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I was designing a dual H bridge board which uses some logic signals to drive 8 mosfets. Initially I was using 8 optocouplers per board which was really annoying to wire up. after a bit of searching, I found that I can use 4 channel optocouplers instead (I want to use the CNY74-4H ). I was wondering if I could use one resistor to limit the current for all 4 channel leds, or if I should use 4 separate resistors(one per channel). I know with normal LEDs they can draw unbalanced current, but is it the same case with an optocoupler?

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marked as duplicate by PlasmaHH, Voltage Spike, Dmitry Grigoryev, Lior Bilia, Daniel Grillo Aug 1 '18 at 17:21

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    \$\begingroup\$ The LEDs in an optocoupler are generally nothing special; I would treat them like ordinary LEDs. Even ones in the same package I wouldn't recommend treating as matched unless the datasheet specifically says so, and even then I'd be inclined to use a resistor per LED. \$\endgroup\$ – Hearth Jul 30 '18 at 11:01
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I was wondering if I could use one resistor to limit the current for all 4 channel leds, or if I should use 4 separate resistors(one per channel).

If you used a common resistor to limit current then, when all four LEDs are needed to be driven, the current per LED would reduce to one-quarter of the current when a single LED is being driven. For the sake of adding the extra resistors I wouldn't want to compromise a design given the possible variations in current-transfer-ratio (CTR) between devices within the same package. The data sheet says it can be 50% to 600% (a 12:1 ratio).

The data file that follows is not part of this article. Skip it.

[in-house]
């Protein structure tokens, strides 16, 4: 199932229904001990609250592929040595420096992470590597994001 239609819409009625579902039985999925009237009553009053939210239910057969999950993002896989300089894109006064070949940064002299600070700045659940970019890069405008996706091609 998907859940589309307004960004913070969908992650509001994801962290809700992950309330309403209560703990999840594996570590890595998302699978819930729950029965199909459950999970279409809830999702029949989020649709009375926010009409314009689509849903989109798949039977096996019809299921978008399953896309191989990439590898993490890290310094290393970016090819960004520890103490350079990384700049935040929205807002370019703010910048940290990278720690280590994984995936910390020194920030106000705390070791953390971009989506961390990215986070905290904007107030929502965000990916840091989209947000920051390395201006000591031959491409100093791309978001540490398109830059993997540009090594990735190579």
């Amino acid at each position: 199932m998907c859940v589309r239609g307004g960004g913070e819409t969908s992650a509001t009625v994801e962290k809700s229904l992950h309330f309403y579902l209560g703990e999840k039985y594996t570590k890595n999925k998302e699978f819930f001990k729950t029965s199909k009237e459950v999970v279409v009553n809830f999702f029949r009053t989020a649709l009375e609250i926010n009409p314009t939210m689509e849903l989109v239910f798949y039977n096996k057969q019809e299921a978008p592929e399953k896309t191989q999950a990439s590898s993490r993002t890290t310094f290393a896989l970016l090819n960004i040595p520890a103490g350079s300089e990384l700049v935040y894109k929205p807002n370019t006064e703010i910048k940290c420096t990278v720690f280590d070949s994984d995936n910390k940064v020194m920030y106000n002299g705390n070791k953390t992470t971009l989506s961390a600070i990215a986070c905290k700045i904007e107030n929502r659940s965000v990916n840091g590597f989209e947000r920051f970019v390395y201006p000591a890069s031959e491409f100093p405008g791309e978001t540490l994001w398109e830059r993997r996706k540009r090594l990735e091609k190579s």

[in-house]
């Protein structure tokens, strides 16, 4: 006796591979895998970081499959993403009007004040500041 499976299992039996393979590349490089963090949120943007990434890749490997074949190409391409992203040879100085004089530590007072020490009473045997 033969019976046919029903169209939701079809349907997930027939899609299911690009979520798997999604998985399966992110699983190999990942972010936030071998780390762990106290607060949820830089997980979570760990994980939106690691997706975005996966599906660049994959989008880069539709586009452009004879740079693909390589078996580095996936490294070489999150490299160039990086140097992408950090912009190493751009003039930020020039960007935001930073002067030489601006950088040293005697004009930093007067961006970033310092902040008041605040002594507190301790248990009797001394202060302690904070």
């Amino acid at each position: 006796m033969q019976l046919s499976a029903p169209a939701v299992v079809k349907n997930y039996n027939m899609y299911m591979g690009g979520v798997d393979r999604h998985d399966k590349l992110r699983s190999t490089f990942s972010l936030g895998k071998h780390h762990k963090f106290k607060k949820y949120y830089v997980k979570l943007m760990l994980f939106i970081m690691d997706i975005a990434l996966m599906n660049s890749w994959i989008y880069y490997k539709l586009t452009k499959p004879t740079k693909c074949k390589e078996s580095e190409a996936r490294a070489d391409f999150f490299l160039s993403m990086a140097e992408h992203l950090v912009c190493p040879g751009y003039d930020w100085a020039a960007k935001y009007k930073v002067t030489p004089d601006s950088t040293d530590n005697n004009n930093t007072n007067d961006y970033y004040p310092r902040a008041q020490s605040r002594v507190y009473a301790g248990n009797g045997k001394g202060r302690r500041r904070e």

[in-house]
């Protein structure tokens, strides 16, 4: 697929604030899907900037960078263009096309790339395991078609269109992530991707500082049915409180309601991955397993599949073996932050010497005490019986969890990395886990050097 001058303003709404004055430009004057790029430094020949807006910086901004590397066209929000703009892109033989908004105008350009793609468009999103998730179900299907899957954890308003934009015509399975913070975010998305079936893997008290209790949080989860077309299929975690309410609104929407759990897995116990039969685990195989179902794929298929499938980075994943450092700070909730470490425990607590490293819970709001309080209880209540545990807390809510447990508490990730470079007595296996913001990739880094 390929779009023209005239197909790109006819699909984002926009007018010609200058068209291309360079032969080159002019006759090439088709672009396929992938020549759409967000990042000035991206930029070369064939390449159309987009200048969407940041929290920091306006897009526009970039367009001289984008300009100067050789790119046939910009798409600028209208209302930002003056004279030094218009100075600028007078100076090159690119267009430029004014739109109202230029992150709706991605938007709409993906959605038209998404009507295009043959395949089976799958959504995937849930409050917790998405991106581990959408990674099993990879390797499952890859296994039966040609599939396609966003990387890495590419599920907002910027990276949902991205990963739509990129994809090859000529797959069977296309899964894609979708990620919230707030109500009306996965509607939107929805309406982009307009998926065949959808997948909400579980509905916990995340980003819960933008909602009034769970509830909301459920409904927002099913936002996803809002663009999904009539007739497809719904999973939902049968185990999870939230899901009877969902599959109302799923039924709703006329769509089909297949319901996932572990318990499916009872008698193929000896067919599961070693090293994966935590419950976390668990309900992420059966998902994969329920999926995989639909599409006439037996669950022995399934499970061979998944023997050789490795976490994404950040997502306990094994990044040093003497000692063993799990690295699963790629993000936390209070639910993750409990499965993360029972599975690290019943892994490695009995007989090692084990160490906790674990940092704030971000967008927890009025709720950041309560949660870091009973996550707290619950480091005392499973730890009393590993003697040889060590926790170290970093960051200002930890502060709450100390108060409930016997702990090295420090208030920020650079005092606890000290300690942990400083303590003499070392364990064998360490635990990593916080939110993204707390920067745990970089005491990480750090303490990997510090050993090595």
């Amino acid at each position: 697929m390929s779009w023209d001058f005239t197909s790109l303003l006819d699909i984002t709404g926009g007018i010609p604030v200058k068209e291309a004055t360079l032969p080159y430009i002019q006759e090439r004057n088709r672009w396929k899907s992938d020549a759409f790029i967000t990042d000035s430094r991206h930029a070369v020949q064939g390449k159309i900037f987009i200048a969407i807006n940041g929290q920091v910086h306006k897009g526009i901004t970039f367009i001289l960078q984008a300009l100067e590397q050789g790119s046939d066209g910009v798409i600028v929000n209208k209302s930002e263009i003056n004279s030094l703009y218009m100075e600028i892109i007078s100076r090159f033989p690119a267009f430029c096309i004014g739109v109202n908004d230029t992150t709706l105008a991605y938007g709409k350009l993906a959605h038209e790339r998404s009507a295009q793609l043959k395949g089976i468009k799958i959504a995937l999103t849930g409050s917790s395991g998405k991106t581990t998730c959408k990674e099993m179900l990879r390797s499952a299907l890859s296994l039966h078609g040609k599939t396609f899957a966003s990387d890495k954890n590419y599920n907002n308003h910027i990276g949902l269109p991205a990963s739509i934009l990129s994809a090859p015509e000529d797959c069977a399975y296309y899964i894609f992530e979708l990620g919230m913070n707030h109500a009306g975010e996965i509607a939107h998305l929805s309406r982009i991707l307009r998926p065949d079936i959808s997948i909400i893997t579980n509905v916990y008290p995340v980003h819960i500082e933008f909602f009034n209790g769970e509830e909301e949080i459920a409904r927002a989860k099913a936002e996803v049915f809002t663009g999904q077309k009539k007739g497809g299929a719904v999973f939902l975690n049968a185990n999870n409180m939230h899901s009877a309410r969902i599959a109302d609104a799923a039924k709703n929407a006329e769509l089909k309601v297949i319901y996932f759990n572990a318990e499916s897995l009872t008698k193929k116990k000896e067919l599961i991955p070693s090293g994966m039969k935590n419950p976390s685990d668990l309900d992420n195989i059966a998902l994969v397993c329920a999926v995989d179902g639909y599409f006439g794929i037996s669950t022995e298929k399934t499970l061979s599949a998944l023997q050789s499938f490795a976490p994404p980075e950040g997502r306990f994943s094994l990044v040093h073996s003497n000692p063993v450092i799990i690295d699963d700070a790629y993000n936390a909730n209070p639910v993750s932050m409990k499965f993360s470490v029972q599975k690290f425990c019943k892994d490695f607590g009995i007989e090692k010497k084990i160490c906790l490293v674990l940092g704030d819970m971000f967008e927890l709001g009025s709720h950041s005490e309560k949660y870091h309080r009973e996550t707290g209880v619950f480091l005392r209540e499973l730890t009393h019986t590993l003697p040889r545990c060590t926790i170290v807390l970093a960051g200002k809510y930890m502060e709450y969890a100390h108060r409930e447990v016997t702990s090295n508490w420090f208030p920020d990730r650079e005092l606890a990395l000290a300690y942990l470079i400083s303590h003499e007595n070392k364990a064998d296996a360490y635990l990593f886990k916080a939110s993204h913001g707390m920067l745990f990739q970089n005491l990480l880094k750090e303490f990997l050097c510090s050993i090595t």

Also to consider is the CTR for a typical device as its LED current varies: -

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So if you could drive an LED at 8 mA, the typical CTR would mean that the output transistor would conduct with 0.92 x 8 mA i.e. 7.36 mA. At one-quarter drive, the CTR is typically only 0.63 and hence the collector current would be 1.26 mA.

Using a shared resistor could mean a variation in collector current of 1.26 mA to 7.36 mA = 5.8 to 1. Only you can say if your design can cope with this as well as coping with the potential for a 12:1 CTR between respective devices in the same package.

But there is also the consideration that using a shared resistor requires a fairly close match in the forward volt drop per diode. Sometimes this can make the relative range of currents less problematic but sometimes it can make the dispersion worse i.e. one device could disproportionately hog most of the current.

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